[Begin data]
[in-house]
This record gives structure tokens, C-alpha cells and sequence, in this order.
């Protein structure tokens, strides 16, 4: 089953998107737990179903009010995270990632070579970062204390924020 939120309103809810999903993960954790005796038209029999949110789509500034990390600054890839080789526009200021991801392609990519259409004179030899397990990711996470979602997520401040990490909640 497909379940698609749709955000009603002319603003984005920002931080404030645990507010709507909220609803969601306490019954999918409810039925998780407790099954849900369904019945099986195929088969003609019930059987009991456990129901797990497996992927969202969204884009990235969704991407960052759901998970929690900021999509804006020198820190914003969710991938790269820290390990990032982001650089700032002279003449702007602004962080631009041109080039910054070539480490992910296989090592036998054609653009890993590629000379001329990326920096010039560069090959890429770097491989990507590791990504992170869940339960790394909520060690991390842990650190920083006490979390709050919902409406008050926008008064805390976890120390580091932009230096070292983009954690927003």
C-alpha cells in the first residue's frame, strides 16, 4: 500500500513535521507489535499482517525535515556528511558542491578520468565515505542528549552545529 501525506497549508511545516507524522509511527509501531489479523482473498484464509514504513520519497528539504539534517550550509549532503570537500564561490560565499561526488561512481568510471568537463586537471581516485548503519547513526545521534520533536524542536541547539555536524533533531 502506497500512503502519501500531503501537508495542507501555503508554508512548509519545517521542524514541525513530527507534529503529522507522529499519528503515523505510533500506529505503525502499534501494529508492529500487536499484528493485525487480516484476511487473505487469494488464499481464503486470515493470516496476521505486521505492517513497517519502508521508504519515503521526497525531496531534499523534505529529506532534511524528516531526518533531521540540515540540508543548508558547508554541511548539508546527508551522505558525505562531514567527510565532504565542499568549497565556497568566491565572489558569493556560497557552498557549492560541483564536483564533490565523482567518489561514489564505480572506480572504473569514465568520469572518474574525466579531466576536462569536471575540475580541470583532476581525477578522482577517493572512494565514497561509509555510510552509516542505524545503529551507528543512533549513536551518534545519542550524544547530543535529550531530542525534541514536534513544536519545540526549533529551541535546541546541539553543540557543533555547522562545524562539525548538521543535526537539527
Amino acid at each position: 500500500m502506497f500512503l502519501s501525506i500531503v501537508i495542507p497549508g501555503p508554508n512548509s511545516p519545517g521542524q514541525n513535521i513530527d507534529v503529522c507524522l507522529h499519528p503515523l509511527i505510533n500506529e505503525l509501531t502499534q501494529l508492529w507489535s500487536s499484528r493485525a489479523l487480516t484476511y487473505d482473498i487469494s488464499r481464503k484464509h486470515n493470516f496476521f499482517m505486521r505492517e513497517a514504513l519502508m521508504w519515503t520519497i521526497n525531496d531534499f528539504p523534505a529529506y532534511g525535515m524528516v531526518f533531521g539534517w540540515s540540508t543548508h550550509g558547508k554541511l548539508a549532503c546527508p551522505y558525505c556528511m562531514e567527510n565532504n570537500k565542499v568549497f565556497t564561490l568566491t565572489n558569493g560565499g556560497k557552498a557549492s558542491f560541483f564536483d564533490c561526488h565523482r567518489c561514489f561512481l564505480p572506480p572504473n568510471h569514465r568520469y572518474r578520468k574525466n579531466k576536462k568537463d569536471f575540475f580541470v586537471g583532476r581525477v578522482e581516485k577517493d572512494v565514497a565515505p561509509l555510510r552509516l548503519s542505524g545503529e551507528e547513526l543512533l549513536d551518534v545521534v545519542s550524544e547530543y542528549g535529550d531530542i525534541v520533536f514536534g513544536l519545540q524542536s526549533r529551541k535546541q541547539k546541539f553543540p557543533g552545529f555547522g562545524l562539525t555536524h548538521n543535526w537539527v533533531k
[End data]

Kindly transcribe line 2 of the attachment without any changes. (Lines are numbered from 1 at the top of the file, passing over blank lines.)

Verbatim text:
This record gives structure tokens, C-alpha cells and sequence, in this order.